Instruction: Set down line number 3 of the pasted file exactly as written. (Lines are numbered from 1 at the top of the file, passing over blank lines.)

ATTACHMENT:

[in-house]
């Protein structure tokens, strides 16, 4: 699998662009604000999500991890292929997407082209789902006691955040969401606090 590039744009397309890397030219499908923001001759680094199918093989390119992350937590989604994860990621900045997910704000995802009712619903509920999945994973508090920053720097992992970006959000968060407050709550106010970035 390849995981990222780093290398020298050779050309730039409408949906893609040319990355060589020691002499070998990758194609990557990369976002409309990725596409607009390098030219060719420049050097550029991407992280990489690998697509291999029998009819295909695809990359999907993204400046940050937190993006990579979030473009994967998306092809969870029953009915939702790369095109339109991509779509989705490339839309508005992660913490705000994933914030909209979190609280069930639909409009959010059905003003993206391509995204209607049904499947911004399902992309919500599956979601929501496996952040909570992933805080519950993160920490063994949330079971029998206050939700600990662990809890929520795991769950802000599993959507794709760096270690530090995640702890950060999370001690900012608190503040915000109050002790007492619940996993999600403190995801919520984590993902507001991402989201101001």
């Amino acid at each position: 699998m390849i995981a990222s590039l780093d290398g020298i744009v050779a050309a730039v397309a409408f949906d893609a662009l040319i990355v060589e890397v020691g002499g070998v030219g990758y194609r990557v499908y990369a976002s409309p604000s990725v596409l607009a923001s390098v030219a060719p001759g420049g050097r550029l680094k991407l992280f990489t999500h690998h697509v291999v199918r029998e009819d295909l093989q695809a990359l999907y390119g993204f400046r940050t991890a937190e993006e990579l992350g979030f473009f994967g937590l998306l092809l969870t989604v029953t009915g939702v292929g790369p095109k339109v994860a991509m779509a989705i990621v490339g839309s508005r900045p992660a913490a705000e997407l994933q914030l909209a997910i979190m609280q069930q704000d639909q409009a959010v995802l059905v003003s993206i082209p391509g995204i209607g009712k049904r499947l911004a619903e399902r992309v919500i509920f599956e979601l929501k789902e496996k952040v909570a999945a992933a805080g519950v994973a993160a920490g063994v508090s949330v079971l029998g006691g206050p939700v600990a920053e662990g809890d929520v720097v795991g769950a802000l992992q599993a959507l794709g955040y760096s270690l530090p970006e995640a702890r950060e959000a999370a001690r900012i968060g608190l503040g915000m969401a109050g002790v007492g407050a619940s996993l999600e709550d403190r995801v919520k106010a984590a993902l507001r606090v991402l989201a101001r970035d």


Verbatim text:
């Amino acid at each position: 699998m390849i995981a990222s590039l780093d290398g020298i744009v050779a050309a730039v397309a409408f949906d893609a662009l040319i990355v060589e890397v020691g002499g070998v030219g990758y194609r990557v499908y990369a976002s409309p604000s990725v596409l607009a923001s390098v030219a060719p001759g420049g050097r550029l680094k991407l992280f990489t999500h690998h697509v291999v199918r029998e009819d295909l093989q695809a990359l999907y390119g993204f400046r940050t991890a937190e993006e990579l992350g979030f473009f994967g937590l998306l092809l969870t989604v029953t009915g939702v292929g790369p095109k339109v994860a991509m779509a989705i990621v490339g839309s508005r900045p992660a913490a705000e997407l994933q914030l909209a997910i979190m609280q069930q704000d639909q409009a959010v995802l059905v003003s993206i082209p391509g995204i209607g009712k049904r499947l911004a619903e399902r992309v919500i509920f599956e979601l929501k789902e496996k952040v909570a999945a992933a805080g519950v994973a993160a920490g063994v508090s949330v079971l029998g006691g206050p939700v600990a920053e662990g809890d929520v720097v795991g769950a802000l992992q599993a959507l794709g955040y760096s270690l530090p970006e995640a702890r950060e959000a999370a001690r900012i968060g608190l503040g915000m969401a109050g002790v007492g407050a619940s996993l999600e709550d403190r995801v919520k106010a984590a993902l507001r606090v991402l989201a101001r970035d």